When I originally packed up and left home at the age of 18, I really did feel like I would never end up living in my childhood bedroom again. But alas, here I am sat in my bright pink bedroom with leopard print curtains and bedding – something that the teenage me thought would never go out of style.
After four years of studying I feel so ready for a summer off to sit back, relax, and think about what I’d like to do next! One thing this does mean for me however is moving back in with mum and dad.
If you too are in my position of moving back home, then fear not, because I’ve got you covered with these top-tips on surviving life moving back home …
Focus on the positives
It’s easy to see moving back home as a big step in the opposite direction for seeking freedom, independence and living your best adult life. But perhaps it is actually the most grown-up and mature move you could actually make at this point in your life?
Don’t look at things as if you are now a child again living with your parents, but instead think of it as if you’re an adult living amongst other adults who love and care about you enough to welcome you back into the family home.
Here are just a few of the positives that I’m most excited about:
- Having more time to figure out what I want to do next in life.
- Saving hundreds of pounds on rent and bills, to eventually move out to somewhere of my own when I’m ready.
- There always being alcohol and food in the house for when I need it!
- There usually being someone in the house to chat too when I need it or if I’m feeling lonely.
- Developing a better relationship with my parents, and getting to known them as an adult.
- Being closer to extended family and friends who I have missed so much whilst being at uni!
- Home cooked meals and not having to cook for 1 person all the time! (Maybe my sense of normality when it comes to portion control will come back)
- Having a functioning washing machine and the space to dry my clothes outside.
- Not having to deal with nightmare landlords, flatmates or neighbours.
- Not being in charge of the ‘adult’ jobs such as paying bills or rent.
- Having a fire alarm which is highly unlikely to go off at any time of the night.
- The kitchen, living room and the rest of the house will always be clean, unlike many of the student flats I have lived in over the years!
Enjoy the down time
For me, adjusting back to living at home during lockdown was a dramatic change of pace to life which I actually really needed. I was used to going to countless nights out and seeing my friends every day, but when I settled into living at home, I absolutely loved having a relaxed coffee with my mum every morning, going on long walks with my sister, and spending the weekends sat in the garden with my family. I began to appreciate the little things in life far more and became a much happier, grounded person during that time.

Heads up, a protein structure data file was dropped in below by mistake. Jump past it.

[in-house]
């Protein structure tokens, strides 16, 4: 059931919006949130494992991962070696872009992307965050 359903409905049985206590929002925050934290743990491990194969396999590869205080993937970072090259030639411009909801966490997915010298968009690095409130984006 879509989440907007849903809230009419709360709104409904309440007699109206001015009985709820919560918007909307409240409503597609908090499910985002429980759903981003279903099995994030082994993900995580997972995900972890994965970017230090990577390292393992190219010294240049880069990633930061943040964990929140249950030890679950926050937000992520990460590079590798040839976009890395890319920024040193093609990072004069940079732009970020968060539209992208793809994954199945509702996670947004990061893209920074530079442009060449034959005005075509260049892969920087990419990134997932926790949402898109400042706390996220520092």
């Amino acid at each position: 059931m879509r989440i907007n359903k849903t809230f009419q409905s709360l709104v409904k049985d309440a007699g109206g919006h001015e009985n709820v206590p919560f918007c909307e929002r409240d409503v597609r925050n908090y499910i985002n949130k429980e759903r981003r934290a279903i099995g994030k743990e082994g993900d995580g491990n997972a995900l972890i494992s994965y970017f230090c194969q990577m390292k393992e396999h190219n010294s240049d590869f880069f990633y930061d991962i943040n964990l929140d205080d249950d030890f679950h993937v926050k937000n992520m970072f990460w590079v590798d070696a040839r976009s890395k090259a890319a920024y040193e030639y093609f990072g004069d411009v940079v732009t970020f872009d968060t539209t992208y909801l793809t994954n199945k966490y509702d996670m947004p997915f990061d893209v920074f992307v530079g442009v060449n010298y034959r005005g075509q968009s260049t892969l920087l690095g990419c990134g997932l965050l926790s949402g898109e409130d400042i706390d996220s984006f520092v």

Don’t be a stranger in your own home
Make an effort to spend quality time with your family whilst living at home. Of course you may be busy with work, relationships and other commitments, but also don’t take your family for granted and make sure to schedule in some quality time with them each week. You have probably missed each other over the past few years after all!
Having cereal for dinner, one night stands in the week and staying in bed all day may feel totally normal whilst at uni. But, if your parents don’t approve of these things then my advice would be to just not do it! Following your parents’ basic rules and values will keep the peace and respect between everybody, and once you’ve moved out again you’ll be free to do as you please! However, it’s also important for your parents to make some compromises to help you maintain your independence and also ensure you still feel like an adult while you’re at home. If you feel they’re being too hard on you and treating you as if you’re a teenager, explain to them why you feel this way and come up with some compromises for certain rules and solutions to any issues.
As well as carrying out small acts such as buying food and supplies for your family, consider how much of a financial contribution you can offer to your parents to help cover rent, bills and other living costs. Many parents will not expect anything from you, but it’s still respectful to offer it anyway. If your parents decide they don’t want any rent or bill money from you, consider how you can contribute in other ways such as doing the food shopping or doing jobs around the house.
My most important piece of advice is to make the most of the time you have with your family and show gratitude towards them.
I know so many people who could never move back home due to years of abuse, trauma or family breakdowns. If you do have the privilege or the option to be living back at home, be grateful for it. Small acts like cooking a dinner for your family or buying flowers for the living room will mean a lot to most parents and will show how truly grateful you are to be living there.
Work hard, save money and make the most of what living at home has to offer. Good luck!